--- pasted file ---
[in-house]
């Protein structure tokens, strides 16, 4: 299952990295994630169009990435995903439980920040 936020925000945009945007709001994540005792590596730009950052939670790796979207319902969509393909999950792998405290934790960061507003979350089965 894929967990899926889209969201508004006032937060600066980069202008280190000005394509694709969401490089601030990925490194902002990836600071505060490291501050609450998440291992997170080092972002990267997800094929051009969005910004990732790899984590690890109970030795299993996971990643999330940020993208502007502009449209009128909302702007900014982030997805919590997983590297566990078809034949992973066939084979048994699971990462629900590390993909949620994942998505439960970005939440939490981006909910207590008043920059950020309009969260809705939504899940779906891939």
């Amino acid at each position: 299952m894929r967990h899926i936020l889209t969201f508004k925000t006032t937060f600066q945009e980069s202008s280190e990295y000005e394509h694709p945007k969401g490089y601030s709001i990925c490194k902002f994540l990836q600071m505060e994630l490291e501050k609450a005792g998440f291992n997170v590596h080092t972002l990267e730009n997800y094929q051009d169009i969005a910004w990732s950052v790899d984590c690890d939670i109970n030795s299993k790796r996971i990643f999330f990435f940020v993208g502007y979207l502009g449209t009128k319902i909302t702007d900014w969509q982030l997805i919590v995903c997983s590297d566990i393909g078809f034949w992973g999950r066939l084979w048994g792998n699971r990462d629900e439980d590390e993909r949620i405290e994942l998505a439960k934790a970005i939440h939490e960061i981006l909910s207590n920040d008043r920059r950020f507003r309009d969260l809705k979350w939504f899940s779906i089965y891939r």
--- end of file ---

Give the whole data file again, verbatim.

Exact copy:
[in-house]
């Protein structure tokens, strides 16, 4: 299952990295994630169009990435995903439980920040 936020925000945009945007709001994540005792590596730009950052939670790796979207319902969509393909999950792998405290934790960061507003979350089965 894929967990899926889209969201508004006032937060600066980069202008280190000005394509694709969401490089601030990925490194902002990836600071505060490291501050609450998440291992997170080092972002990267997800094929051009969005910004990732790899984590690890109970030795299993996971990643999330940020993208502007502009449209009128909302702007900014982030997805919590997983590297566990078809034949992973066939084979048994699971990462629900590390993909949620994942998505439960970005939440939490981006909910207590008043920059950020309009969260809705939504899940779906891939």
């Amino acid at each position: 299952m894929r967990h899926i936020l889209t969201f508004k925000t006032t937060f600066q945009e980069s202008s280190e990295y000005e394509h694709p945007k969401g490089y601030s709001i990925c490194k902002f994540l990836q600071m505060e994630l490291e501050k609450a005792g998440f291992n997170v590596h080092t972002l990267e730009n997800y094929q051009d169009i969005a910004w990732s950052v790899d984590c690890d939670i109970n030795s299993k790796r996971i990643f999330f990435f940020v993208g502007y979207l502009g449209t009128k319902i909302t702007d900014w969509q982030l997805i919590v995903c997983s590297d566990i393909g078809f034949w992973g999950r066939l084979w048994g792998n699971r990462d629900e439980d590390e993909r949620i405290e994942l998505a439960k934790a970005i939440h939490e960061i981006l909910s207590n920040d008043r920059r950020f507003r309009d969260l809705k979350w939504f899940s779906i089965y891939r």